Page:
And, you know, another kind of language issue we ran into - a lot of people want to call this bugging or wiretapping. And we all have this understanding, mainly based on police shows, of, you know, guys in white vans clipping alligator clips onto telephone wires and listening to a call. I mean, the - you know, the brilliant show "The Wire" is sort of all built around this concept that police in certain circumstances can listen into the conversations - in that case, drug dealers.

But this kind of technology is like a thousand times more intrusive because it can get all of this retrospective information of what you said and where you've been and who you've said it to and where you said it. And that completeness of information and granularity of information is something that, A, never existed before smartphones became so prominent. And secondly, the laws around this are poorly constructed and poorly enforced in most parts of the world. And so that means that if you're living in a country whose government hasn't built guardrails, and very few have built guardrails, it's really open season with this stuff. It's just - it's simple. It's easy. It's incredibly powerful.

GROSS: Is this why you write that critics say that the widespread use of this spyware has emerged as a leading threat to democracies around the world?

TIMBERG: Exactly. To use the example of someone like me, you know, when I was overseas, I was based in Johannesburg. I used to go in and out of Zimbabwe, you know, all the time. It was at that point the country was closed to foreign correspondents. There was all of this repression and sometimes violence happening. If every time I went in there, every single conversation I had with an opposition politician or a rights group or even an ordinary citizen who I may be interviewing, you know, in their home - if all those were available to the Zimbabwean government - and for the record, I have no reason to believe at that time that was the case. But imagine both the real impact on those people, but also the impact on me attempting to gather news 'cause I can tell you, when you're a working journalist, you worry a little about yourself, but what you really worry about are the people you're interviewing because they are almost in every case much more vulnerable to being jailed, being investigated, being beaten. In Zimbabwe, people's homes would be burned out, all that kind of thing, after journalists interviewed them. So, you know, if you have to live in fear that the tool that you use to communicate with your subjects is actually, you know, a sort of a pipeline back to the authorities, that's incredibly chilling.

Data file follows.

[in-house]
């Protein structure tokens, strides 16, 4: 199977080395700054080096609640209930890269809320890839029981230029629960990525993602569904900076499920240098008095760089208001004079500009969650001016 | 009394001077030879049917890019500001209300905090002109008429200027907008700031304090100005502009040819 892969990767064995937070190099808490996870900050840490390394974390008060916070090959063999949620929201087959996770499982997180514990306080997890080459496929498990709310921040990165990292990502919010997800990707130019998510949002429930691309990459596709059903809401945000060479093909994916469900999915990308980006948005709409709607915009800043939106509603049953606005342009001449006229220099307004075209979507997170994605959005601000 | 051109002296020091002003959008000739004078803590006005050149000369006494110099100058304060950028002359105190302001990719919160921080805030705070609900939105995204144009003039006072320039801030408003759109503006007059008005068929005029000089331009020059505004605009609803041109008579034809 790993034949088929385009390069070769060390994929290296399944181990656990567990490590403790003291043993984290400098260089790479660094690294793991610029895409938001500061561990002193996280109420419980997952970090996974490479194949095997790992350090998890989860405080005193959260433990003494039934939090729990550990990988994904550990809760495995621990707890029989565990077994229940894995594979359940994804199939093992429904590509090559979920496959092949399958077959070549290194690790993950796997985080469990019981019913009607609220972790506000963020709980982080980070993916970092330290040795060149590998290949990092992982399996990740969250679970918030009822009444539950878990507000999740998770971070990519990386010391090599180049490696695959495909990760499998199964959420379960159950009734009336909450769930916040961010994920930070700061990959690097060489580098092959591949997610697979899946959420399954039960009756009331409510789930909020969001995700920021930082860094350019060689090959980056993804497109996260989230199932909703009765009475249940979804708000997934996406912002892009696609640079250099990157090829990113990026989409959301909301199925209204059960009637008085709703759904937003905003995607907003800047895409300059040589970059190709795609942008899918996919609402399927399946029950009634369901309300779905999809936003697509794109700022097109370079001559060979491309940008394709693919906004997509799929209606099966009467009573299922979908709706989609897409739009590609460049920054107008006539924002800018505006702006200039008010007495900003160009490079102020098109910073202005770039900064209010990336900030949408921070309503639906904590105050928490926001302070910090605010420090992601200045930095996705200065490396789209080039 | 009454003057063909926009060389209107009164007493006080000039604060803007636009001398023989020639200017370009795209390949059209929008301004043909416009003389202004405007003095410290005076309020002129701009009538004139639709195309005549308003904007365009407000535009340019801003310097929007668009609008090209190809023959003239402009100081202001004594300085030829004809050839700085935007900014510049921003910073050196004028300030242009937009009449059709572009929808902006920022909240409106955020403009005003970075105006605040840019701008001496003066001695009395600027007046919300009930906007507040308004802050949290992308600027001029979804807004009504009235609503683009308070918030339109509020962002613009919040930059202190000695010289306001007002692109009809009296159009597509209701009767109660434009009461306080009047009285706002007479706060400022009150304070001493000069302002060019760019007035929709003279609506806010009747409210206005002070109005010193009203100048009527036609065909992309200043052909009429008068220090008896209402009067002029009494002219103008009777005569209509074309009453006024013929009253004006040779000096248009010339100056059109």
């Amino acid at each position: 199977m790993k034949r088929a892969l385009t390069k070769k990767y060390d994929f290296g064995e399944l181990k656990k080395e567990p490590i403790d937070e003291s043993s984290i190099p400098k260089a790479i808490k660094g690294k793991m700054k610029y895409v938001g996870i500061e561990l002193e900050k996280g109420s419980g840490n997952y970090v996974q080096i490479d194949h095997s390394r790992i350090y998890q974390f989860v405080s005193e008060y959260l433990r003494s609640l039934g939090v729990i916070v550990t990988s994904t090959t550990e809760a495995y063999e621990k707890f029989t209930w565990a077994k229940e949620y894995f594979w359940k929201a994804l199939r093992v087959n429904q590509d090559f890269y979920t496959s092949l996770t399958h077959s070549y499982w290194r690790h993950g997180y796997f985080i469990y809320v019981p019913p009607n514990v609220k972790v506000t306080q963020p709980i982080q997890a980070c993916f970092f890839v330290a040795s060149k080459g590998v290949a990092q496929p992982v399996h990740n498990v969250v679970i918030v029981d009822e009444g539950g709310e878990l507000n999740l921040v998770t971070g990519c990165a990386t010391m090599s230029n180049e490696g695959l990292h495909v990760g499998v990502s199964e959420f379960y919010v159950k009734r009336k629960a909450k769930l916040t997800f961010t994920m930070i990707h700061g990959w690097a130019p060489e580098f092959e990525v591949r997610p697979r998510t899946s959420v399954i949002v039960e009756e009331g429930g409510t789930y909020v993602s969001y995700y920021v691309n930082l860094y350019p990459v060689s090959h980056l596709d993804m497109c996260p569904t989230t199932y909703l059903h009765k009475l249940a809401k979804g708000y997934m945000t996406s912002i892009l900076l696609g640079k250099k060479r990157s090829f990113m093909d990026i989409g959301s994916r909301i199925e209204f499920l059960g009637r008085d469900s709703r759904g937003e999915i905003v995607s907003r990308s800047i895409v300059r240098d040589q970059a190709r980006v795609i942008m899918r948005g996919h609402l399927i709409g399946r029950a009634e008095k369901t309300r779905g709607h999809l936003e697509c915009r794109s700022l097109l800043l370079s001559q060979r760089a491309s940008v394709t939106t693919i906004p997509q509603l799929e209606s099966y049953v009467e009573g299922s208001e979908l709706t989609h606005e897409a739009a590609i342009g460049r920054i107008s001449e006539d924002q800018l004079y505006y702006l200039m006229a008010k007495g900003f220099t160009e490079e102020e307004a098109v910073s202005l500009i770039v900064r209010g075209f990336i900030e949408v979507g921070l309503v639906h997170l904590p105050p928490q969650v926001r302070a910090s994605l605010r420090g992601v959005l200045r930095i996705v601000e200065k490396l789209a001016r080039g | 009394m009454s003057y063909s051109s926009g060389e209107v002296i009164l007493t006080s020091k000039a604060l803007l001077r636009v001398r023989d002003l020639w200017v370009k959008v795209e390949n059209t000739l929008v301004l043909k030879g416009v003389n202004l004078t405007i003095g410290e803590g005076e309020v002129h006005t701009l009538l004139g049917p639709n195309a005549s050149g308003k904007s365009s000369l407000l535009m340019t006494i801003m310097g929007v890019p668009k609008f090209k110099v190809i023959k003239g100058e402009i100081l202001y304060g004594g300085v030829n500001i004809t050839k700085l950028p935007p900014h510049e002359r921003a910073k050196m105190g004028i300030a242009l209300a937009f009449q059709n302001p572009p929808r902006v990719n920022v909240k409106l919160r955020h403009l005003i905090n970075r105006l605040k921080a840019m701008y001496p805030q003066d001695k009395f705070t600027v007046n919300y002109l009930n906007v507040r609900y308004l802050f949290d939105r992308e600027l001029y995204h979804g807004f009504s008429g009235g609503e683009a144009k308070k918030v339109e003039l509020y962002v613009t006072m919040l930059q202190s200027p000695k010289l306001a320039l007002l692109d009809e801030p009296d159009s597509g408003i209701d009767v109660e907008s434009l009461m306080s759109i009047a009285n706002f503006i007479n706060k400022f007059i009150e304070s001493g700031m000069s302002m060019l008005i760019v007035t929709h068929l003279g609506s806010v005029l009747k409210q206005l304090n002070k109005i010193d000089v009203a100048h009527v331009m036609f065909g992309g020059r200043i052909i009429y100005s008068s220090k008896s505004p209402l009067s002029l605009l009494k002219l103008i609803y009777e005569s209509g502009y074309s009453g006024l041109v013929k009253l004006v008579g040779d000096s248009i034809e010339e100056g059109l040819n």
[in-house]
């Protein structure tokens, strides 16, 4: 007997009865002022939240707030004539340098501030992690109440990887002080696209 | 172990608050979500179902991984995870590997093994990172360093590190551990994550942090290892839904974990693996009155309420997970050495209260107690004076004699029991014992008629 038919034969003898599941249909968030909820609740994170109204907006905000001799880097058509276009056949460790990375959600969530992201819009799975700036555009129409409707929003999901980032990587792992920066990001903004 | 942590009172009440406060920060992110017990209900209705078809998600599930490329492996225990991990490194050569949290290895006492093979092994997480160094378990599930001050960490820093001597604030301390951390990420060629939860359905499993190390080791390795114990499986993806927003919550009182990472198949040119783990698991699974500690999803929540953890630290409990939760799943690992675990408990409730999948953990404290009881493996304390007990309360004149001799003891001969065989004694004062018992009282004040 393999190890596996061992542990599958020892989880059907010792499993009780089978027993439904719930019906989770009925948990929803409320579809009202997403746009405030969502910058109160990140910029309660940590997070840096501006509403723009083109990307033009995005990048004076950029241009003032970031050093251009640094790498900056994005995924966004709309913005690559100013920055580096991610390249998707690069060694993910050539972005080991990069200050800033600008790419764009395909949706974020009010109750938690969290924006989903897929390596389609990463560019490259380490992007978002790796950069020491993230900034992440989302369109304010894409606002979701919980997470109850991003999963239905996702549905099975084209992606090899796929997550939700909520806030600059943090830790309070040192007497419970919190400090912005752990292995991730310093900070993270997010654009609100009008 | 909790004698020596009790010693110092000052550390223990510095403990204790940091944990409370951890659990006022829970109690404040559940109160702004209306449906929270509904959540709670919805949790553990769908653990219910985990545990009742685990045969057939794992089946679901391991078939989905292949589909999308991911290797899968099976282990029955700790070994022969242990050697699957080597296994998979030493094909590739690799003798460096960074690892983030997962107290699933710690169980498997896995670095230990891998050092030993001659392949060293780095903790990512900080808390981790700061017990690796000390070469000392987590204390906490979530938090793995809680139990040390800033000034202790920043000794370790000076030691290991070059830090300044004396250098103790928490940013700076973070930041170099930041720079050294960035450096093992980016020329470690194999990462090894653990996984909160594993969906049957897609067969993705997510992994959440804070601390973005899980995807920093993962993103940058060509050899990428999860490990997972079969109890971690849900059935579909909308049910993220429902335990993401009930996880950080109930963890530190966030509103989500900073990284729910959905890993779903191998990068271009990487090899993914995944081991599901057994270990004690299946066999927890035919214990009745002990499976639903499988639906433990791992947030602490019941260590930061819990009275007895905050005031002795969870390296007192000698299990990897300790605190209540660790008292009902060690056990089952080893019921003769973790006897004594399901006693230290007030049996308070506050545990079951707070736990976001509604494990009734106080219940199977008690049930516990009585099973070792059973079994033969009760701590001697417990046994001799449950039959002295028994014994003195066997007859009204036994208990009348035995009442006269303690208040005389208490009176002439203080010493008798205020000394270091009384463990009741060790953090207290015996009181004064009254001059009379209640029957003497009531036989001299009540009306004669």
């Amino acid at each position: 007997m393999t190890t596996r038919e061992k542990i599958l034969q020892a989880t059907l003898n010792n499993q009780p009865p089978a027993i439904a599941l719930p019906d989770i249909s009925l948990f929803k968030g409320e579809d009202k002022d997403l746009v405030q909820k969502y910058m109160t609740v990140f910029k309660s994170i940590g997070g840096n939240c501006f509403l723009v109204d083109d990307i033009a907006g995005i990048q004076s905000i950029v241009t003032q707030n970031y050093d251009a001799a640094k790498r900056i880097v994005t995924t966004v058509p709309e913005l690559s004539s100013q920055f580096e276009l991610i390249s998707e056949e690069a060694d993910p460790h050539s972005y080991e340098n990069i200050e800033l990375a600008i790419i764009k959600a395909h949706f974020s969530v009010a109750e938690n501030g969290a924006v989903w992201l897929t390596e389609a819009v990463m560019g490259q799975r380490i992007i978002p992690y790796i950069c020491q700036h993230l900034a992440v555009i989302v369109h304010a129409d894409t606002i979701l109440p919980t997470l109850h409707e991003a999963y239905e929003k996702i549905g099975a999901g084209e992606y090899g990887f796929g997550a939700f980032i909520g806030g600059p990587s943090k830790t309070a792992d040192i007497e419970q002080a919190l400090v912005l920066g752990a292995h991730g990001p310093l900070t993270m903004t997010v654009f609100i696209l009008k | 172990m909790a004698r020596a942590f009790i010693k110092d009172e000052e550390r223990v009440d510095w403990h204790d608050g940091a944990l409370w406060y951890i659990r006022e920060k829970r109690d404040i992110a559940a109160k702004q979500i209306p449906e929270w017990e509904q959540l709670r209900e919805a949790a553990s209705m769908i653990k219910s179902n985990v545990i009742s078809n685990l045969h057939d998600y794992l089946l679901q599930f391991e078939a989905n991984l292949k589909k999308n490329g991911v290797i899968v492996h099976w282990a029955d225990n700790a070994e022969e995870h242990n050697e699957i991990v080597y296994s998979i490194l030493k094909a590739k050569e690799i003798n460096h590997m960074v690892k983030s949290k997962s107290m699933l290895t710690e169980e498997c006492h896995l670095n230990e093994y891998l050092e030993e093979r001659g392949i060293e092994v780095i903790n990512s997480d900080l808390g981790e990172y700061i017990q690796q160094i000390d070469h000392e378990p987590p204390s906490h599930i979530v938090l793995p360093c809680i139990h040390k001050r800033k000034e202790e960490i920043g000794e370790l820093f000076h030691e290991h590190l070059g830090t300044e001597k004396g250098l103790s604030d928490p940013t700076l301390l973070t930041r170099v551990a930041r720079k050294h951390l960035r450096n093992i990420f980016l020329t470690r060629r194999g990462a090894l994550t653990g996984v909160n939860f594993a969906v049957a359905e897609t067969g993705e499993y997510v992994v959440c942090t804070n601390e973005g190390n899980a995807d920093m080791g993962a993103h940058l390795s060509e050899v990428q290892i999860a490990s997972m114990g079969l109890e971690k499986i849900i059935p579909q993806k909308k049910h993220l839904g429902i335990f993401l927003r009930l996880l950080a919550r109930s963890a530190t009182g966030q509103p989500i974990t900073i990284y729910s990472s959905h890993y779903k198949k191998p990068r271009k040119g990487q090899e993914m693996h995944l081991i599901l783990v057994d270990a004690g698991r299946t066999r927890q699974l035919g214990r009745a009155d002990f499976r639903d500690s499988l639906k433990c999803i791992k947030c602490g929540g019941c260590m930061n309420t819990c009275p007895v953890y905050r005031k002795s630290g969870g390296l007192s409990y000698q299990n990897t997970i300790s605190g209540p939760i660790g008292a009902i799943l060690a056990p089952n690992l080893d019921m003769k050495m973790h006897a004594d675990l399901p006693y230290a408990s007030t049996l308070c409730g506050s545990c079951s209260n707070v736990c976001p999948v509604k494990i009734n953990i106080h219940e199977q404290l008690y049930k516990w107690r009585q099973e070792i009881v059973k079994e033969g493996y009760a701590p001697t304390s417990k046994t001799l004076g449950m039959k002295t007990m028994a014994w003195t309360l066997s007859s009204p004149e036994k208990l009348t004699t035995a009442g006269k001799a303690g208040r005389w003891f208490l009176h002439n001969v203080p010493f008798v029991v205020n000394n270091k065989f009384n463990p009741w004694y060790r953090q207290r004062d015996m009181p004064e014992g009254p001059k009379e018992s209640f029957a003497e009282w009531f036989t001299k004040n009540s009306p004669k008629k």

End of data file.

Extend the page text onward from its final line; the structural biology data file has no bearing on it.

But beyond that, you know, if you're a human rights investigator and you're looking into abuses in a community, it's hard to get people to talk. It's hard to get people to share their stories. And some degree of protection of anonymity is essential to that. Again, you - let's say you work for Human Rights Watch. You go into a community, you think your phone is turned into a spying device, how do you do your work? And the next level would be, what if you're a politician who's not in power or, as we found in some cases, a politician who is in power but maybe isn't the actual president of that country? Having these computers spying on us all the time makes it incredibly hard for this whole group of people to do their jobs within a democracy. That means criticizing the ruling power. That means exposing abuses. That means simple newsgathering or even just going about your life.

GROSS: Well, let me reintroduce you here. If you're just joining us, my guest is Craig Timberg, a national reporter covering technology for The Washington Post. We'll talk more after we take a short break. This is FRESH AIR.